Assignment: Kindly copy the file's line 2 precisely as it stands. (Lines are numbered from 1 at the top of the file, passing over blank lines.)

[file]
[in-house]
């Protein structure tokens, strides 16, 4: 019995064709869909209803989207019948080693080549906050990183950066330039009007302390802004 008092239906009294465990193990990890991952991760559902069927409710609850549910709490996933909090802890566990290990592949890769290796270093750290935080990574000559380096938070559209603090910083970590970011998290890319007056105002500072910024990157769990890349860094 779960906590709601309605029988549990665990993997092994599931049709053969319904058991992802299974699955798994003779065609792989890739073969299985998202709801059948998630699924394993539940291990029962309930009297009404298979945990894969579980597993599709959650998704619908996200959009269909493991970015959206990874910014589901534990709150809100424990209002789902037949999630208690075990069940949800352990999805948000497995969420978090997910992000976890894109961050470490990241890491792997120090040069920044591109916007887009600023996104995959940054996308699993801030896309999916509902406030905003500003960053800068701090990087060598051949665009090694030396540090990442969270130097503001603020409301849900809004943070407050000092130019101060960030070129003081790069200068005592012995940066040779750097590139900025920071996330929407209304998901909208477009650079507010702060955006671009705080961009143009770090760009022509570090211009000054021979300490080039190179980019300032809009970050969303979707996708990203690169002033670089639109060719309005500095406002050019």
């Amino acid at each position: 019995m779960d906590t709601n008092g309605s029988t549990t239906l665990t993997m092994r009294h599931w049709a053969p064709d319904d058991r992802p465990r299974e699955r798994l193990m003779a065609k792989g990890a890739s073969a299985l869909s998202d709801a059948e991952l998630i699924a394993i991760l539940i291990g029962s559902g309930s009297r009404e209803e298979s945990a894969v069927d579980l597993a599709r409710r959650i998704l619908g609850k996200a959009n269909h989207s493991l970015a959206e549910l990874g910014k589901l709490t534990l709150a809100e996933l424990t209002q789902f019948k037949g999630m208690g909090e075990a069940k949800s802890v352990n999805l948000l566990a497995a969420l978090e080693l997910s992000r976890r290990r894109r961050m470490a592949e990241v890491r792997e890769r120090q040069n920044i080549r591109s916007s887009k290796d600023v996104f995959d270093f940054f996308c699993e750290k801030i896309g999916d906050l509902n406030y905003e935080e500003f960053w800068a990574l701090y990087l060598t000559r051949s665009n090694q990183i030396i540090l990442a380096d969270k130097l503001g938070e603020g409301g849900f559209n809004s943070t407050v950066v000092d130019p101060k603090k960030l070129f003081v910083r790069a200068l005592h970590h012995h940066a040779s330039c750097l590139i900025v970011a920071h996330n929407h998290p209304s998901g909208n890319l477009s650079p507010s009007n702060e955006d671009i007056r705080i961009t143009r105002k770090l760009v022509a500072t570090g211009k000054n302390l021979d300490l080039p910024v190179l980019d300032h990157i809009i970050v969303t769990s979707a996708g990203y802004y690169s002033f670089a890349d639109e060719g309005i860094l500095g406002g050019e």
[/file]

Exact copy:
């Protein structure tokens, strides 16, 4: 019995064709869909209803989207019948080693080549906050990183950066330039009007302390802004 008092239906009294465990193990990890991952991760559902069927409710609850549910709490996933909090802890566990290990592949890769290796270093750290935080990574000559380096938070559209603090910083970590970011998290890319007056105002500072910024990157769990890349860094 779960906590709601309605029988549990665990993997092994599931049709053969319904058991992802299974699955798994003779065609792989890739073969299985998202709801059948998630699924394993539940291990029962309930009297009404298979945990894969579980597993599709959650998704619908996200959009269909493991970015959206990874910014589901534990709150809100424990209002789902037949999630208690075990069940949800352990999805948000497995969420978090997910992000976890894109961050470490990241890491792997120090040069920044591109916007887009600023996104995959940054996308699993801030896309999916509902406030905003500003960053800068701090990087060598051949665009090694030396540090990442969270130097503001603020409301849900809004943070407050000092130019101060960030070129003081790069200068005592012995940066040779750097590139900025920071996330929407209304998901909208477009650079507010702060955006671009705080961009143009770090760009022509570090211009000054021979300490080039190179980019300032809009970050969303979707996708990203690169002033670089639109060719309005500095406002050019």